– 22 May 2013


Who’s tough? Who’s the roughest, meanest dude you can think of? Chuck Norris? Rambo? Hulk Hogan? If your answer was all three, say “Whoo-hah!”

And what do all tough guys need? Softness, of course, because when it comes to creating an advert to show how effective a fabric softener really is, only the toughest guys make the cut and the tougher you are, the softer you need your clothes to be.

That’s the message from Sta-soft’s new ‘tough guys’ print campaign that uses Sly Stallone, Norris and Hogan look-alikes made out of the softest cloth to drive home the contrast between what’s soft and what’s hard. All kidding aside, I’m glad to see a fabric softener brand go for something a bit cleverer (and a little less obvious) that the usual cute baby (or kitten) to illustrate its USP.

The cloth caricatures in the new Sta-soft ads were created by Shaun Hill of Says Who, a Johannesburg-based branding, design and illustration sta soft 1studio. The fabric versions of the world’s most popular ‘tough guy’ personalities are beautifully rendered through the use of different materials, and the clever use of light and shade which creatively adds to the depth of the ad. O&M is the agency behind this simple but oh-so-effective campaign.

The lack of copy is a notable feature of the ad. Everybody knows the brand; it’s not necessary to labour the features and benefits of the product that almost every South African has grown up with.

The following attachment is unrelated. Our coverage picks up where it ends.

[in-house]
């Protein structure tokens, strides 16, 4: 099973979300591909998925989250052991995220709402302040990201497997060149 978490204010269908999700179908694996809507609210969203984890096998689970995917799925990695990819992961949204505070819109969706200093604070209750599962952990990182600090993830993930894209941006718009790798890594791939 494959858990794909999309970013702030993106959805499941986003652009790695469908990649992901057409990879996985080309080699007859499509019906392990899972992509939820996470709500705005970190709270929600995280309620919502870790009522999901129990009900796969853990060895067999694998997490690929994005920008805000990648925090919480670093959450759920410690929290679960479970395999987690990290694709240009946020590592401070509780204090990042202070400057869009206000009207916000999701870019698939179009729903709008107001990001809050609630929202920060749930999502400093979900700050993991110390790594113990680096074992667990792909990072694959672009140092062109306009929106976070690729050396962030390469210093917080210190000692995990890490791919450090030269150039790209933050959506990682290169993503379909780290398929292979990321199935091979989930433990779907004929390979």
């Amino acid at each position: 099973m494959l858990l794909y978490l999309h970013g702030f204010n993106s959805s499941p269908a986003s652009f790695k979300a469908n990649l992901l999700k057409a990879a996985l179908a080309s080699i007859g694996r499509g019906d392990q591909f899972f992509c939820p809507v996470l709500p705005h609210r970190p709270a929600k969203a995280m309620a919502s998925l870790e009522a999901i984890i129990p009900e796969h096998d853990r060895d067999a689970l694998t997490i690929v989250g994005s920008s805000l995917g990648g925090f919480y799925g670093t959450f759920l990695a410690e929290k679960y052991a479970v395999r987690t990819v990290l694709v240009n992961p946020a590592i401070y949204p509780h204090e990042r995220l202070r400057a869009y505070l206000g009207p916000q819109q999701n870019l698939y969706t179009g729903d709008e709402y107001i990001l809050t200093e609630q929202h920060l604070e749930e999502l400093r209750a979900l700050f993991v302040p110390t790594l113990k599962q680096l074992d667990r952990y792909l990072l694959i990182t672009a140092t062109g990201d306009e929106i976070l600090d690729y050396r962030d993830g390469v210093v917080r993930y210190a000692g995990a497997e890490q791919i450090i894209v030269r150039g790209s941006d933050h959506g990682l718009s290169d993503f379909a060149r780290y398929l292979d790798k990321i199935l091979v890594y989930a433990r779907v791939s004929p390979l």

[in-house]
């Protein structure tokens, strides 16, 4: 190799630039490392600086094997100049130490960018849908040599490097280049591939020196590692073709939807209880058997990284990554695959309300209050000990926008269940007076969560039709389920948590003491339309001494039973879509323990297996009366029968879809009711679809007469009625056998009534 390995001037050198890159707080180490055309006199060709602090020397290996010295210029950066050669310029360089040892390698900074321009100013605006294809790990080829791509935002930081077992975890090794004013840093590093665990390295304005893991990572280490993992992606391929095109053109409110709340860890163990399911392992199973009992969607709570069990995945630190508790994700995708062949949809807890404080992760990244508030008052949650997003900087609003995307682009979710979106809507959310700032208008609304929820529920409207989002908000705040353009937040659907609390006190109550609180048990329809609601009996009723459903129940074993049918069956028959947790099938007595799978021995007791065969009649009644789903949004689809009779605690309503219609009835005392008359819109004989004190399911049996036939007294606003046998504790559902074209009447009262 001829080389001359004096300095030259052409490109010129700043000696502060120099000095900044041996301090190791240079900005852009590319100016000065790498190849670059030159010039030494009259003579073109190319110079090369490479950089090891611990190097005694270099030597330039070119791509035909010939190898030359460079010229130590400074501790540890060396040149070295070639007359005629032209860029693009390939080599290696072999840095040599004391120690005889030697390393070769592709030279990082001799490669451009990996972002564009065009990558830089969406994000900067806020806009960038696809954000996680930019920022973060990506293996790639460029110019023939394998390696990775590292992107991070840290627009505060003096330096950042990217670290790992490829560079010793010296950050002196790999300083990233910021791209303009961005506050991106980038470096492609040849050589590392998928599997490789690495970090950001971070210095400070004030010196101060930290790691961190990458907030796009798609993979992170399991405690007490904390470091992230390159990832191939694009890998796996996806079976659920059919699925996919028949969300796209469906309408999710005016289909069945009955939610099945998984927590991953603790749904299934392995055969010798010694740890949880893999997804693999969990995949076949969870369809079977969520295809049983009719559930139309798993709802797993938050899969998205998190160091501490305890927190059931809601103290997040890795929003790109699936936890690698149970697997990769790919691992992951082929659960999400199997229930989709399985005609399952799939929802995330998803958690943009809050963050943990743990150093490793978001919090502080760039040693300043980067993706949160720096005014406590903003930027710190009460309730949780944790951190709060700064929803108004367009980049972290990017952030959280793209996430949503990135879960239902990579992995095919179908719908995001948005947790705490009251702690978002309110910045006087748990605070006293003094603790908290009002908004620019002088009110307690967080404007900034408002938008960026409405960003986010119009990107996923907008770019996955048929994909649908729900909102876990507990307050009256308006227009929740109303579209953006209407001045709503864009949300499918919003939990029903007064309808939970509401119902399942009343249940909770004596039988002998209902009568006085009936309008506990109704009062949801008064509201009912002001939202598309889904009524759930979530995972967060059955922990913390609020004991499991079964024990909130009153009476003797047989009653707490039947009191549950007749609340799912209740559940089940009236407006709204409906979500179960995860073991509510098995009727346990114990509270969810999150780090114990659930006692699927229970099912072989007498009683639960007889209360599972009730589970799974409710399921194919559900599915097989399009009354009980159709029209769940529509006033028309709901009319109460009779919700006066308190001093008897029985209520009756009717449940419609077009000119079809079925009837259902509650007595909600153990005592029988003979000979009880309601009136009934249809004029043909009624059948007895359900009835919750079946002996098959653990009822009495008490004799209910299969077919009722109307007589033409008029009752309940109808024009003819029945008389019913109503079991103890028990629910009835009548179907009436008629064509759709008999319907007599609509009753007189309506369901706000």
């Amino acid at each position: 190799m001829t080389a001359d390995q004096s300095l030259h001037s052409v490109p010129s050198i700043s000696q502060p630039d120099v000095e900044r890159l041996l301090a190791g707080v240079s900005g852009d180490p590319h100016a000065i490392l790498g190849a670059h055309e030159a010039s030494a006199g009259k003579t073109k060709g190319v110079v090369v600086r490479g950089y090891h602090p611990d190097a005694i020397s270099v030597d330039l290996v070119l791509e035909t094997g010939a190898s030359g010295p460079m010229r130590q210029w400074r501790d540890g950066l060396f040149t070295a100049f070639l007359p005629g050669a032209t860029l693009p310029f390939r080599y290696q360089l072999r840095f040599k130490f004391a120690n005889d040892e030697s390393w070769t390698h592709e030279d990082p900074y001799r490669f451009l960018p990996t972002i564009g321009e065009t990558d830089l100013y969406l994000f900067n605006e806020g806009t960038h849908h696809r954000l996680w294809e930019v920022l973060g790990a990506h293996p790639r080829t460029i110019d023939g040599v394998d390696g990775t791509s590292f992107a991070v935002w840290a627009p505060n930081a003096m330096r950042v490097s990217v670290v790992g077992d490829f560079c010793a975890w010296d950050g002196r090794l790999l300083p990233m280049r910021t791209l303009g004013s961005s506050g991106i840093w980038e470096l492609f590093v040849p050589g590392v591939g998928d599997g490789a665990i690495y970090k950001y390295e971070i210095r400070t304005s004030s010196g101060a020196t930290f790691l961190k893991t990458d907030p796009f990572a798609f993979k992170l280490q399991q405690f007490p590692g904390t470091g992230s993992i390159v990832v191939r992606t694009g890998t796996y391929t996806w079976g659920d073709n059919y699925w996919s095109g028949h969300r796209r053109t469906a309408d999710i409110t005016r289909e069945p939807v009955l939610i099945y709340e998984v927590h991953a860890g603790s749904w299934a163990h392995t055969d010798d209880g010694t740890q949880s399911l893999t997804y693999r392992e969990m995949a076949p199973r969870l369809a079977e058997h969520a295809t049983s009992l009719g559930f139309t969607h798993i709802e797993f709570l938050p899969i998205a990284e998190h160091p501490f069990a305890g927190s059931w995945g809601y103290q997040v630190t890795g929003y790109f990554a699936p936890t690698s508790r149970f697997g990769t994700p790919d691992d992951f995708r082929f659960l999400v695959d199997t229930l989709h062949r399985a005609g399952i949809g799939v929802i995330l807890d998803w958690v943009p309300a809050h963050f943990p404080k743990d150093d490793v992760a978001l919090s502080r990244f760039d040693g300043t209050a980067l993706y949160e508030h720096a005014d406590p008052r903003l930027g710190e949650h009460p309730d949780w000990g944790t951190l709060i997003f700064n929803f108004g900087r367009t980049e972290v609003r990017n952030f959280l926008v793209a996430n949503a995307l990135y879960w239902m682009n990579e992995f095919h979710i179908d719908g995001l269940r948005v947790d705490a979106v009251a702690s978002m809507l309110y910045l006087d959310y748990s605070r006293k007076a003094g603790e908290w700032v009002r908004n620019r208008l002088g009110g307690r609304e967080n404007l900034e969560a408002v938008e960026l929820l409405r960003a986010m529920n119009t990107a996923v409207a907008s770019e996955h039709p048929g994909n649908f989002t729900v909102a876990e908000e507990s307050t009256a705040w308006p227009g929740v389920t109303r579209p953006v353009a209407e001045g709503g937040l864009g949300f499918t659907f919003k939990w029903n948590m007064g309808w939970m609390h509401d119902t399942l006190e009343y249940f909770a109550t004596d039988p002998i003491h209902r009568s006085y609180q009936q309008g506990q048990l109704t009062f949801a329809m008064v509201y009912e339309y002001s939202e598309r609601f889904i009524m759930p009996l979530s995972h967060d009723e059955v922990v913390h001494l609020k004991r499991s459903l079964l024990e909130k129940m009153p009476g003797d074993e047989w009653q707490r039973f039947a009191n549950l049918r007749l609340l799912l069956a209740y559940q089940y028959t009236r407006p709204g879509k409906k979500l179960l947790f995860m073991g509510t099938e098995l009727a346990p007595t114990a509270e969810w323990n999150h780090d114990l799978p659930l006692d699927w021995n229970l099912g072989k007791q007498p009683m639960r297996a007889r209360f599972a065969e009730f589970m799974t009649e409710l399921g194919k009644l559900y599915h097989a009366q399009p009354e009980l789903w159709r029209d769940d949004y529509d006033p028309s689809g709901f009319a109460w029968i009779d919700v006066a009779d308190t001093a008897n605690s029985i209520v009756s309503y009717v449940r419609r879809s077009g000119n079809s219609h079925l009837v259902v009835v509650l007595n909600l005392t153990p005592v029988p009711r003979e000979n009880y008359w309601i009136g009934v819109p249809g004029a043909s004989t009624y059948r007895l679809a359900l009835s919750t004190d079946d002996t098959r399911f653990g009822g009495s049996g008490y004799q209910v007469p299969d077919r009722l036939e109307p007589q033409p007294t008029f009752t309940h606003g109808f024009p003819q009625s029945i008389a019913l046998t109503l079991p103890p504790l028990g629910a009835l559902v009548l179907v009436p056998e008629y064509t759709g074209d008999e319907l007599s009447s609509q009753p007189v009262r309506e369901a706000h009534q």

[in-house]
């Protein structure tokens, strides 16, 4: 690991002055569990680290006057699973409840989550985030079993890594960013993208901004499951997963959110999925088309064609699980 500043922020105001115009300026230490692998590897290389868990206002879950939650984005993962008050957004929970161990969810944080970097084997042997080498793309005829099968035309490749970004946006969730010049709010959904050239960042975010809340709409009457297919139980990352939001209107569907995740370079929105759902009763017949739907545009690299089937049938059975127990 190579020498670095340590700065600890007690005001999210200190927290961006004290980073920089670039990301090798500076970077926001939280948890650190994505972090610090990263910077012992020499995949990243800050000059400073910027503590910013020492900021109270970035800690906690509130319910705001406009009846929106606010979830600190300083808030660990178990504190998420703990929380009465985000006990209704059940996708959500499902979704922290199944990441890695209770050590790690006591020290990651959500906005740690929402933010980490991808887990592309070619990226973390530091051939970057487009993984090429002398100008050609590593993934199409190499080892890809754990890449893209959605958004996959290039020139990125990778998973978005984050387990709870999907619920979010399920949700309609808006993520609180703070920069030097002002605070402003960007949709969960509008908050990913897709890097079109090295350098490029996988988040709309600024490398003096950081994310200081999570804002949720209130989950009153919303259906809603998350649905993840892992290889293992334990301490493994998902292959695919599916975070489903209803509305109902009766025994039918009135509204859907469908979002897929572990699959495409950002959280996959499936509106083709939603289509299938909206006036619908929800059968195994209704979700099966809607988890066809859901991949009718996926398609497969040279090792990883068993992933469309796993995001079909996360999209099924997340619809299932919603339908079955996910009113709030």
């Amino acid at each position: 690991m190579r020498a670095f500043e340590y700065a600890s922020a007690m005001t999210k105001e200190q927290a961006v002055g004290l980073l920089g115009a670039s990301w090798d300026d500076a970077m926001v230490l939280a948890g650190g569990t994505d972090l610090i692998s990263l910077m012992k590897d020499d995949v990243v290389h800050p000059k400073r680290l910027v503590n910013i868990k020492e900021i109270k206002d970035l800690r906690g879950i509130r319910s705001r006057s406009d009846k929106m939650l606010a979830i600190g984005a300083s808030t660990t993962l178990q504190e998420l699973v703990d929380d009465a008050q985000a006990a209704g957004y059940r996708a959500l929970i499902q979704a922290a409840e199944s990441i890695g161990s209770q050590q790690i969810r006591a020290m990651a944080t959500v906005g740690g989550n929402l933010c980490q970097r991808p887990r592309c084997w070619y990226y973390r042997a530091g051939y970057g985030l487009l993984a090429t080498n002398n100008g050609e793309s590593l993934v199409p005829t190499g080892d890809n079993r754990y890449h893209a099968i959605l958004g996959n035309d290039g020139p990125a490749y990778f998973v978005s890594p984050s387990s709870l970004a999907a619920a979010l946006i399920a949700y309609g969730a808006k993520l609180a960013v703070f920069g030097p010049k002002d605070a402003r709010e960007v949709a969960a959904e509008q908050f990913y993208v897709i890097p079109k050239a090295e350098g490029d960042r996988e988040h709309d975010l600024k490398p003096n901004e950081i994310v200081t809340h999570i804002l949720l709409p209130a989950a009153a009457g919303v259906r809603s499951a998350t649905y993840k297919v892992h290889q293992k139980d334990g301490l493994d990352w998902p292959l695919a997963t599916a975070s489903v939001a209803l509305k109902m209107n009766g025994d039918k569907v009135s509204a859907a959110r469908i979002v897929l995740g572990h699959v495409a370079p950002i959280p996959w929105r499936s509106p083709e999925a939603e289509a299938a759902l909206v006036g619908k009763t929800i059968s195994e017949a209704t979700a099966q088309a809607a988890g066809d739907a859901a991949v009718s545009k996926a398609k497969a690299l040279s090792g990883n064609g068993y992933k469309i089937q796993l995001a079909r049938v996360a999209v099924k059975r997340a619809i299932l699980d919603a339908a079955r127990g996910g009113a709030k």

The simple Sta-soft bottle, with the pay-off line, “Softens even the toughest” is powerful in that it plays on the tough/soft dichotomy of the bold visual used in the ad. A subtle but clever variation is the use of different backgrounds to reflect the different scents of the product.

It’s not the first time that humour has been attempted in Sta-soft advertising. In 2010 Y&R created the “Love your clothes” campaign, which featured a superhero who couldn’t bear to remove his shirt, the Queen of England in an ‘I love NY’ T-shirt, and a few others. It’s probably one they would rather forget, as the humour in the images was often obscure and open to misinterpretation.

But this campaign is simple, striking and really works: the choice of iconic characters is quite obvious; after all, you don’t want people to be in any doubt, given the fairly abstract, mixed media method used. I must admit that for a moment I thought the Chuck Norris character was Desperate Dan – but maybe that’s just me.

I think the campaign has legs, and can be extended into other media, such as an animated TV commercial, art exhibition or even collaborative engagement with customers. To refresh the campaign, more characters could be adopted.

One criticism I have for the brand is that it still seems stuck in the conventional, ‘old style’ mode of advertising, and doesn’t seem to have gone digital. The ‘Facebook Generation’ is not limited to schoolkids, and even FMCG brands should have a social media presence. It’s not that print is dead—far from it—but there has to be more consumer engagement to build brand loyalty (even if you are the market leader). Housewives use Facebook too, you know.

Overall, the campaign is single minded and elegant in its simplicity, leaving no room for confusion in the consumers’ minds. It’s a bold, striking and strong message that hits home.

Ogilvy & Mather credit the following people for the campaign:
Creative Director: Louw le Roux
Creative Group Head: Andrew Pearson
Art Director : Darryn Rogers
Copywriter: AndileKhambule
Artist/sculpture: Shaun Hill, Says Who
Photographer: Jurie Potgieter
Client Service Director: Bianca Rogers
Account Director: TelanaBotes
Client: Marketing Director Colgate Palmolive South Africa, Del Levin

See the process shots here:

The Y&R 2010 campaign: